Tax Implications from The US Supreme Court DOMA Ruling
On June 26, 2013 the Supreme Court held in United States v. Windsor that Section 3 of the federal Defense of Marriage Act (“DOMA”) is unconstitutional. As a result the federal government will now recognize marriages between same sex couples that are valid under state law. Section 3 of DOMA provided that only persons of the opposite sex could be recognized as “spouses” and “married” for purposes of federal law. Section 2 of DOMA, which allows states not to recognize same-sex marriages performed in other states, was not addressed by the Supreme Court. The question remains open what happens when a couple lawfully married in one state moves to or resides in another state that does not recognize the marriage. Currently, 13 states and the District of Columbia permit same-sex marriages.
The Supreme Court’s decision will impact over one thousand federal tax and nontax statutes and it is not clear exactly how each agency charged with administering these statutes will react. The issues range from the common (employer health care benefits and jointly filed returns, both discussed below) to the more technical (with eligibility for spousal IRA contributions and related party status of separately owned businesses, and impact to estate & gift planning as three examples).
On June 27, the Internal Revenue Service issued a statement that the agency “will be working with the Department of Treasury and Department of Justice, and … will move swiftly to provide revised guidance in the near future.” In the intervening weeks, no further guidance has been issued, resulting in ongoing confusion to all affected parties.
Pending guidance from the IRS and other federal agencies, taxpayers should pay close attention to the following issues:
Imputed Income for Employer Health Care Benefits
Prior to Windsor, if an employer offered health insurance coverage to employees with domestic partners, the employer was required to impute income to those employees based on the fair market value of the additional benefits provided to the domestic partner. Now that same sex married couples are treated equally under the tax code, employer subsidies of health insurance for those same sex spouses and for dependent coverage can be tax-free. Employers should cease imputing income for these types of benefits as soon as administratively possible.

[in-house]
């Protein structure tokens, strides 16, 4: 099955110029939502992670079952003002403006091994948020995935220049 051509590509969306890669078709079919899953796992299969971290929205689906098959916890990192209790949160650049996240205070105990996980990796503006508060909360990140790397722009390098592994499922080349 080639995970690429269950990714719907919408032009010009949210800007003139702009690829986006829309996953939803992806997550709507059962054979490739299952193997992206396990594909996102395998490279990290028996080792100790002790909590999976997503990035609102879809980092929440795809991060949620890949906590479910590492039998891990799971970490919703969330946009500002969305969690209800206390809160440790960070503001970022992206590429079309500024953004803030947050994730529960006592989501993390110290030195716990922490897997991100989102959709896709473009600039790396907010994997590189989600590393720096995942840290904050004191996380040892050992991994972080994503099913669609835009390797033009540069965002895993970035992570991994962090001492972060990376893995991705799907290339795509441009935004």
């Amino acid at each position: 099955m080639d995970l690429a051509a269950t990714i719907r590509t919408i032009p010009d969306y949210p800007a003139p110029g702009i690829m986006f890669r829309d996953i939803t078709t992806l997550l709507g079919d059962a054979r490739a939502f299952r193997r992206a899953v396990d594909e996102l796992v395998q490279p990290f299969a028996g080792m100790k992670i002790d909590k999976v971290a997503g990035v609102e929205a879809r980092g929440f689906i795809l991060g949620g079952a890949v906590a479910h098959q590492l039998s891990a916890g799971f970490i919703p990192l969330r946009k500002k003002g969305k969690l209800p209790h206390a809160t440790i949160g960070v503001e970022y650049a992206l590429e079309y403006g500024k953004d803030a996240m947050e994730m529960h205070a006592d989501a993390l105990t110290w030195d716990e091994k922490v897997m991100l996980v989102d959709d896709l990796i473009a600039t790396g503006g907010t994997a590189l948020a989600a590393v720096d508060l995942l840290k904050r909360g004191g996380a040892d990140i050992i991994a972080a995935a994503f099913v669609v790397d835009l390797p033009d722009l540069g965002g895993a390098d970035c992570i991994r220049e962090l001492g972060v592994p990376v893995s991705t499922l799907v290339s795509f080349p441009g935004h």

The IRS generally follows the laws of the state of residency for tax purposes. As such, employers that have same-sex married employees living in states that do not recognize the couples’ marriage should continue to impute the income until such time is guidance as received from the IRS as to whether the marriage will be recognized for tax purposes.
Additionally, employers may be eligible to file for a refund for the employee share of FICA taxes previously paid. However, employers should await guidance from the IRS on how to claim such refunds.
Because the ruling deems Section 3 of DOMA unconstitutional, it is as if the law never existed. Same-sex couples should be entitled to take advantage of retroactive benefits. Therefore, same-sex couples are now eligible to amend their income tax returns for 2010, 2011, 2012 and possibly 2009 if the Statute of Limitations is still open.
It is possible that the IRS could require same-sex couples to amend their returns to be filed on a married basis (joint or separate). Filing a married filing jointly federal income tax return could reduce a couple’s income tax liability; however, it could also increase it. It will depend on each couple’s particular income tax circumstances. Couples who believe they may be eligible for a refund should consult with their tax advisor in light of the Statute of Limitations for amending previously filed returns.
Individuals, businesses, and other employers alike will be significantly affected by the Supreme Court ruling.